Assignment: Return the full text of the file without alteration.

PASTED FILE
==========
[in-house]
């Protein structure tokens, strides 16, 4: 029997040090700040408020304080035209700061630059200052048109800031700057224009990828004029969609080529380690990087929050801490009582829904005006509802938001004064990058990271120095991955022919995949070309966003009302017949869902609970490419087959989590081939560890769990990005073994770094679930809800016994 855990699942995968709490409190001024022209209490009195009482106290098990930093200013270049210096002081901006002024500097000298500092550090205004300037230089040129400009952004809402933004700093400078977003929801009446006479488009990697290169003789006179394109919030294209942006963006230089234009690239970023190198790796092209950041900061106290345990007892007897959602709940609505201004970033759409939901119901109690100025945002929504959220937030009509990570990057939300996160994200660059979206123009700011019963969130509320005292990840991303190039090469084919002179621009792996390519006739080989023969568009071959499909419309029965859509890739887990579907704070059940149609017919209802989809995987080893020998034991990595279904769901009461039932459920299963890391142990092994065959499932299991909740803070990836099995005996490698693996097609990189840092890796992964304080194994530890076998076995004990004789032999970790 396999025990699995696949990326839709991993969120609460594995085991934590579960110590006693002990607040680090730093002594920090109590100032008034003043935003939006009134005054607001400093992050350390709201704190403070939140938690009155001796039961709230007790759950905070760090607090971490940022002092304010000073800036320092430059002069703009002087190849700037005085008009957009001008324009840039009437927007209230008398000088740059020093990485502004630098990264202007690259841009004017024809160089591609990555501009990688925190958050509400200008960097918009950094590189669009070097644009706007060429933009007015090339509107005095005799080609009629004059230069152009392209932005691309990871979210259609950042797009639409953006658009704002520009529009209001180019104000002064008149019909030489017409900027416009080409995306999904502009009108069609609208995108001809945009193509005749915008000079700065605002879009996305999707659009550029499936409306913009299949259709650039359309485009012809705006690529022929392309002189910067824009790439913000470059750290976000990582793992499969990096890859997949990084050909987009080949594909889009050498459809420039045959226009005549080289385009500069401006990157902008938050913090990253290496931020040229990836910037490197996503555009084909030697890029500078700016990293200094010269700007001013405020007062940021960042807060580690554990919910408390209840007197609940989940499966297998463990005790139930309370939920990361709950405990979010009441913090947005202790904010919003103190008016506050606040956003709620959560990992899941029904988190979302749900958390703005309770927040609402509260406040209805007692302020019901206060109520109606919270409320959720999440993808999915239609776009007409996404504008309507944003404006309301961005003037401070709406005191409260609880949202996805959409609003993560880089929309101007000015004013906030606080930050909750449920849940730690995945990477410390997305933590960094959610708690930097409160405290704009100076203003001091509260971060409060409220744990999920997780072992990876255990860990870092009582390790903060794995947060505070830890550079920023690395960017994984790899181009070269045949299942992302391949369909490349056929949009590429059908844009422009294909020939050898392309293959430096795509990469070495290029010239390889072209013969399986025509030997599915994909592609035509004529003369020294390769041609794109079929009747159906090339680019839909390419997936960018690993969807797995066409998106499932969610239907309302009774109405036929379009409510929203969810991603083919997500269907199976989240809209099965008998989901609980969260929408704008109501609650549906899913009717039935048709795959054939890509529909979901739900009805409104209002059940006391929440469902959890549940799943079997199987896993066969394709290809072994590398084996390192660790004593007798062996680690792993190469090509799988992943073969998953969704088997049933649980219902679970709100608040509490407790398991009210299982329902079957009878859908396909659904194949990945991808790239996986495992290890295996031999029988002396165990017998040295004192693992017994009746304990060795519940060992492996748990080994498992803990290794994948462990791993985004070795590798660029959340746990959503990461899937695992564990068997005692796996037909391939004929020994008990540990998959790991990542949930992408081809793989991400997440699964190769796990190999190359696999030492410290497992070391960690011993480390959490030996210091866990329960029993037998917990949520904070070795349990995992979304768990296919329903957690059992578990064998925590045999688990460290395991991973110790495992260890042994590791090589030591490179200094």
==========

[in-house]
């Protein structure tokens, strides 16, 4: 029997040090700040408020304080035209700061630059200052048109800031700057224009990828004029969609080529380690990087929050801490009582829904005006509802938001004064990058990271120095991955022919995949070309966003009302017949869902609970490419087959989590081939560890769990990005073994770094679930809800016994 855990699942995968709490409190001024022209209490009195009482106290098990930093200013270049210096002081901006002024500097000298500092550090205004300037230089040129400009952004809402933004700093400078977003929801009446006479488009990697290169003789006179394109919030294209942006963006230089234009690239970023190198790796092209950041900061106290345990007892007897959602709940609505201004970033759409939901119901109690100025945002929504959220937030009509990570990057939300996160994200660059979206123009700011019963969130509320005292990840991303190039090469084919002179621009792996390519006739080989023969568009071959499909419309029965859509890739887990579907704070059940149609017919209802989809995987080893020998034991990595279904769901009461039932459920299963890391142990092994065959499932299991909740803070990836099995005996490698693996097609990189840092890796992964304080194994530890076998076995004990004789032999970790 396999025990699995696949990326839709991993969120609460594995085991934590579960110590006693002990607040680090730093002594920090109590100032008034003043935003939006009134005054607001400093992050350390709201704190403070939140938690009155001796039961709230007790759950905070760090607090971490940022002092304010000073800036320092430059002069703009002087190849700037005085008009957009001008324009840039009437927007209230008398000088740059020093990485502004630098990264202007690259841009004017024809160089591609990555501009990688925190958050509400200008960097918009950094590189669009070097644009706007060429933009007015090339509107005095005799080609009629004059230069152009392209932005691309990871979210259609950042797009639409953006658009704002520009529009209001180019104000002064008149019909030489017409900027416009080409995306999904502009009108069609609208995108001809945009193509005749915008000079700065605002879009996305999707659009550029499936409306913009299949259709650039359309485009012809705006690529022929392309002189910067824009790439913000470059750290976000990582793992499969990096890859997949990084050909987009080949594909889009050498459809420039045959226009005549080289385009500069401006990157902008938050913090990253290496931020040229990836910037490197996503555009084909030697890029500078700016990293200094010269700007001013405020007062940021960042807060580690554990919910408390209840007197609940989940499966297998463990005790139930309370939920990361709950405990979010009441913090947005202790904010919003103190008016506050606040956003709620959560990992899941029904988190979302749900958390703005309770927040609402509260406040209805007692302020019901206060109520109606919270409320959720999440993808999915239609776009007409996404504008309507944003404006309301961005003037401070709406005191409260609880949202996805959409609003993560880089929309101007000015004013906030606080930050909750449920849940730690995945990477410390997305933590960094959610708690930097409160405290704009100076203003001091509260971060409060409220744990999920997780072992990876255990860990870092009582390790903060794995947060505070830890550079920023690395960017994984790899181009070269045949299942992302391949369909490349056929949009590429059908844009422009294909020939050898392309293959430096795509990469070495290029010239390889072209013969399986025509030997599915994909592609035509004529003369020294390769041609794109079929009747159906090339680019839909390419997936960018690993969807797995066409998106499932969610239907309302009774109405036929379009409510929203969810991603083919997500269907199976989240809209099965008998989901609980969260929408704008109501609650549906899913009717039935048709795959054939890509529909979901739900009805409104209002059940006391929440469902959890549940799943079997199987896993066969394709290809072994590398084996390192660790004593007798062996680690792993190469090509799988992943073969998953969704088997049933649980219902679970709100608040509490407790398991009210299982329902079957009878859908396909659904194949990945991808790239996986495992290890295996031999029988002396165990017998040295004192693992017994009746304990060795519940060992492996748990080994498992803990290794994948462990791993985004070795590798660029959340746990959503990461899937695992564990068997005692796996037909391939004929020994008990540990998959790991990542949930992408081809793989991400997440699964190769796990190999190359696999030492410290497992070391960690011993480390959490030996210091866990329960029993037998917990949520904070070795349990995992979304768990296919329903957690059992578990064998925590045999688990460290395991991973110790495992260890042994590791090589030591490179200094």